Vanessa Collier, “Meeting My Shadow” (Ruf)

reviews-vanessacollierVanessa Collier is a quadruple threat. A Maryland-based singer, songwriter, arranger and multi-instrumentalist, she’s released a soul, blues and gospel–touched second album, Meeting My Shadow, via Germany’s Ruf Records.

A follow-up to Collier’s 2014 album debut, Heart Soul & Saxophone, the new album effectively showcases her extensive talent. A graduate of the Berklee College of Music in Boston, Collier is a gifted composer, adept in several roots-music styles. She’s also an engaging saxophonist who favors the alto. Her playing for Meeting My Shadow further includes soprano and tenor sax, flute and six more instruments.

Collier casts her original song, “Meet Me Where I’m At,” as a swinging hybrid of New Orleans jazz and rhythm-and-blues. The track features simultaneous horn solos, spirited percussion and a first-verse mention of Frenchmen Street. She visits the juke joint for “Two Parts Sugar, One Part Lime,” a blues-rocking story about enduring the never-ending school of hard knocks.

Collier is a tough vocalist on “Poisoned the Well,” a funky contemporary blues number. She finds an upbeat, classic soul groove for “Dig a Little Deeper.”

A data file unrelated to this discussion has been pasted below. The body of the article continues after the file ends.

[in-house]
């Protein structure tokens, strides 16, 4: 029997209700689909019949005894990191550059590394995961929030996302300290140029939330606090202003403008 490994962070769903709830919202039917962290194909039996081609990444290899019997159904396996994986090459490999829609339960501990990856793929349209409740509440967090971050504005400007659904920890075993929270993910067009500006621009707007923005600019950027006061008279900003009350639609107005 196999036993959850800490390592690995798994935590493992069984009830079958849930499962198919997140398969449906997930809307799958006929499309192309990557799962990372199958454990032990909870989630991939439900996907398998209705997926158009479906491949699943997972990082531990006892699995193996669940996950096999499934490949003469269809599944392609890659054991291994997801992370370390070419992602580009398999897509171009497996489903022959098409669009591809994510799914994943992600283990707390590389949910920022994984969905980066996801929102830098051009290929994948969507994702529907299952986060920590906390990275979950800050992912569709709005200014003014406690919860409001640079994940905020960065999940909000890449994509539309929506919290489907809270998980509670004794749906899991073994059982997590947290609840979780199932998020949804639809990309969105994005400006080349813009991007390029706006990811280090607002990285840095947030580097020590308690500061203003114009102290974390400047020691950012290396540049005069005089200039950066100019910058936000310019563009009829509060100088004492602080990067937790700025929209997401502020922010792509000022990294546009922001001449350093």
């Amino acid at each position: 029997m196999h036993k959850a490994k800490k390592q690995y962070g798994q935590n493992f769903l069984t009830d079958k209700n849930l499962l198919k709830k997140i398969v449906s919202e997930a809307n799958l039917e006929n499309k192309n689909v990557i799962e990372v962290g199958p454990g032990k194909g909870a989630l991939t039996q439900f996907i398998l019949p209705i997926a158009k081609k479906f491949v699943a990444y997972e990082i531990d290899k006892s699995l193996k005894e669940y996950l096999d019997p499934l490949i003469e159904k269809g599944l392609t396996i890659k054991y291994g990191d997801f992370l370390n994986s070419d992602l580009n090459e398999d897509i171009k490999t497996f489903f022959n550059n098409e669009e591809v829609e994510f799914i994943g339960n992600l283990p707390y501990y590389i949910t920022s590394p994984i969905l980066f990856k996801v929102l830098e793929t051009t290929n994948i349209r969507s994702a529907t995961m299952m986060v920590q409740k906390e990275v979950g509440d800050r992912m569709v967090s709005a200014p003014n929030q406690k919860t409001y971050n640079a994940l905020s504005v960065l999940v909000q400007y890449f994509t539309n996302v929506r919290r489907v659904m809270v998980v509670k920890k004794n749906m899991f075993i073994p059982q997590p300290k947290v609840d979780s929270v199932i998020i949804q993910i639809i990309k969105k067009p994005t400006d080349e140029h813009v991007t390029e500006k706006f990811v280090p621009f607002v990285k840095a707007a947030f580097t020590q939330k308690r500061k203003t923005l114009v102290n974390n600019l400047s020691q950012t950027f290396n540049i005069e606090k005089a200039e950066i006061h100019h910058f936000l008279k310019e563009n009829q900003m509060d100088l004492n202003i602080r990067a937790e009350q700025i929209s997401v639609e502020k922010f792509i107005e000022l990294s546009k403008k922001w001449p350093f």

In the simmering blues of “When It Don’t Come Easy,” Collier’s singing recalls one of the great ladies of American roots music, Bonnie Raitt. One of Collier’s original compositions, “When It Don’t Come Easy” would fit any Raitt album. The same goes for the soul ballad “You’re Gonna Make Me Cry.”

Of the non-original songs on Meeting My Shadow, Collier’s take on U2’s collaboration with B.B. King, “When Love Comes to Town,” seems commercially calculated. But another song from a classic source, Sister Rosetta Tharpe’s “Up Above My Head, I Hear Music in the Air,” is a joyful addition to the album and more evidence of Collier’s versatility.

“Devil’s on the Downslide” is a gospel song of her own creation. The ballad, featuring Charles Hodges’ churchy organ, showcases the lovely voice Collier has for the quieter styles of blues, gospel and soul. Here, as elsewhere in the album, her vocal resemblance to Raitt is clear.